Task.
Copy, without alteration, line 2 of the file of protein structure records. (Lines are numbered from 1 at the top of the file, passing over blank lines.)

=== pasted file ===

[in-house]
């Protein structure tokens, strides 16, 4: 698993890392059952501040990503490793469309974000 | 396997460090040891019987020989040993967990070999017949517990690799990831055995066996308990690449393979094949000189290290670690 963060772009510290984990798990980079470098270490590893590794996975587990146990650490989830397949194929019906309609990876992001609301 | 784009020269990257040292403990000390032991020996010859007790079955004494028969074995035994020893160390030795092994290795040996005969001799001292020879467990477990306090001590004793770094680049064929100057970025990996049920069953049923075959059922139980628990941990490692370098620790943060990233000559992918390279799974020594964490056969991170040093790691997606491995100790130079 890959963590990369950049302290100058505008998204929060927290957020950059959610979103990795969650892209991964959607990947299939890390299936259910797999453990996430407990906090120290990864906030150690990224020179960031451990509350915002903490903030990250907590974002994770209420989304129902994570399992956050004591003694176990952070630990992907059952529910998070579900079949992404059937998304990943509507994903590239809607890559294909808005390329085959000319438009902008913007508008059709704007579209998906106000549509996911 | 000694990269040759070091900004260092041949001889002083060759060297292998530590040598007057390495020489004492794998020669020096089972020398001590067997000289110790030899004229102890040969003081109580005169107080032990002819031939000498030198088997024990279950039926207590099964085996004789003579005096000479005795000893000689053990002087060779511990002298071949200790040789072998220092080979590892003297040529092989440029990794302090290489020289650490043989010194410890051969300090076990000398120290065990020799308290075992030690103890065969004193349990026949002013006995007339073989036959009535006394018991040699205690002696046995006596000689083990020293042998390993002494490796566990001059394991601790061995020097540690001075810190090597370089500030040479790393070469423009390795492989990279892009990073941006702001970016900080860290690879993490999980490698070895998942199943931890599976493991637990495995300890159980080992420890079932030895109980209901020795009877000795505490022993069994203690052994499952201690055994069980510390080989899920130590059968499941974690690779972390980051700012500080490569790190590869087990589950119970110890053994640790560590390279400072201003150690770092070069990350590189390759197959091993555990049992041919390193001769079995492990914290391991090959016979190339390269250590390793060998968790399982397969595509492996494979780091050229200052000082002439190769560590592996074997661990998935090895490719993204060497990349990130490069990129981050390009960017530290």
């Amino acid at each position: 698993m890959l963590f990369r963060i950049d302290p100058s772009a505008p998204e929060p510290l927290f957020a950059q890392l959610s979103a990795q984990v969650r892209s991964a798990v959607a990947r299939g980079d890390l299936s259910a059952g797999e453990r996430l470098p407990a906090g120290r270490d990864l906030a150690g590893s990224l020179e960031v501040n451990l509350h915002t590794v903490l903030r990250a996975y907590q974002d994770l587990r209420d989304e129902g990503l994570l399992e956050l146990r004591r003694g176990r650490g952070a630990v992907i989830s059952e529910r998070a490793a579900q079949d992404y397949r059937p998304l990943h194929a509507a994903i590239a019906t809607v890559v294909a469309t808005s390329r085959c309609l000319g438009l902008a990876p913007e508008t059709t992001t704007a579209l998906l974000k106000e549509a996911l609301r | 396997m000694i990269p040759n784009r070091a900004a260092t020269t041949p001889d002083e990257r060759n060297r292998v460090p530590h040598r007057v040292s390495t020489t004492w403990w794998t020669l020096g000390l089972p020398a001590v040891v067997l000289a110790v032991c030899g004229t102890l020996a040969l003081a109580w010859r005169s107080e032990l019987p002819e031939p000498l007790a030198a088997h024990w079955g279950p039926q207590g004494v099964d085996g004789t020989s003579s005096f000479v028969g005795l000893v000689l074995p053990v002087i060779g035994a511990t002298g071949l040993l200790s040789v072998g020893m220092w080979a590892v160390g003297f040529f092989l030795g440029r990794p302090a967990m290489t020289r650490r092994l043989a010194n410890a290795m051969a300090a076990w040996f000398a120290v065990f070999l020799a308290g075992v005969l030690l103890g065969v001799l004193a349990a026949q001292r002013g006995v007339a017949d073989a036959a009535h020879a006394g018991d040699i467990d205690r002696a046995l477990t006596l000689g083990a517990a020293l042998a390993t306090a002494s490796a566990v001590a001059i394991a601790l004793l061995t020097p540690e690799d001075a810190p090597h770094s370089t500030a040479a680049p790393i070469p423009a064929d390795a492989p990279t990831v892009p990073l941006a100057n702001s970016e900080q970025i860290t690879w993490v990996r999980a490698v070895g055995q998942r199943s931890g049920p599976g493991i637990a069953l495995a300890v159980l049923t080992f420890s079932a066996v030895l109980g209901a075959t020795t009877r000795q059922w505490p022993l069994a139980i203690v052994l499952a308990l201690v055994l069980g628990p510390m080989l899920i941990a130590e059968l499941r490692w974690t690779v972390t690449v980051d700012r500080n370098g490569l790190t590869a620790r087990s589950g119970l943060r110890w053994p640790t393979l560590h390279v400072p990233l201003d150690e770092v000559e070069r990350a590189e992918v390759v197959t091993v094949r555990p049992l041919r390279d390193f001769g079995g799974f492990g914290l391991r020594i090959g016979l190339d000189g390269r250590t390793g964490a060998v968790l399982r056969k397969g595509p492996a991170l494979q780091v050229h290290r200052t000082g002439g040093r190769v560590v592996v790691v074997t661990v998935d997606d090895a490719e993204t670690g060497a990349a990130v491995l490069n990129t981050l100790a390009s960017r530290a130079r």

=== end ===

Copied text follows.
């Protein structure tokens, strides 16, 4: 698993890392059952501040990503490793469309974000 | 396997460090040891019987020989040993967990070999017949517990690799990831055995066996308990690449393979094949000189290290670690 963060772009510290984990798990980079470098270490590893590794996975587990146990650490989830397949194929019906309609990876992001609301 | 784009020269990257040292403990000390032991020996010859007790079955004494028969074995035994020893160390030795092994290795040996005969001799001292020879467990477990306090001590004793770094680049064929100057970025990996049920069953049923075959059922139980628990941990490692370098620790943060990233000559992918390279799974020594964490056969991170040093790691997606491995100790130079 890959963590990369950049302290100058505008998204929060927290957020950059959610979103990795969650892209991964959607990947299939890390299936259910797999453990996430407990906090120290990864906030150690990224020179960031451990509350915002903490903030990250907590974002994770209420989304129902994570399992956050004591003694176990952070630990992907059952529910998070579900079949992404059937998304990943509507994903590239809607890559294909808005390329085959000319438009902008913007508008059709704007579209998906106000549509996911 | 000694990269040759070091900004260092041949001889002083060759060297292998530590040598007057390495020489004492794998020669020096089972020398001590067997000289110790030899004229102890040969003081109580005169107080032990002819031939000498030198088997024990279950039926207590099964085996004789003579005096000479005795000893000689053990002087060779511990002298071949200790040789072998220092080979590892003297040529092989440029990794302090290489020289650490043989010194410890051969300090076990000398120290065990020799308290075992030690103890065969004193349990026949002013006995007339073989036959009535006394018991040699205690002696046995006596000689083990020293042998390993002494490796566990001059394991601790061995020097540690001075810190090597370089500030040479790393070469423009390795492989990279892009990073941006702001970016900080860290690879993490999980490698070895998942199943931890599976493991637990495995300890159980080992420890079932030895109980209901020795009877000795505490022993069994203690052994499952201690055994069980510390080989899920130590059968499941974690690779972390980051700012500080490569790190590869087990589950119970110890053994640790560590390279400072201003150690770092070069990350590189390759197959091993555990049992041919390193001769079995492990914290391991090959016979190339390269250590390793060998968790399982397969595509492996494979780091050229200052000082002439190769560590592996074997661990998935090895490719993204060497990349990130490069990129981050390009960017530290």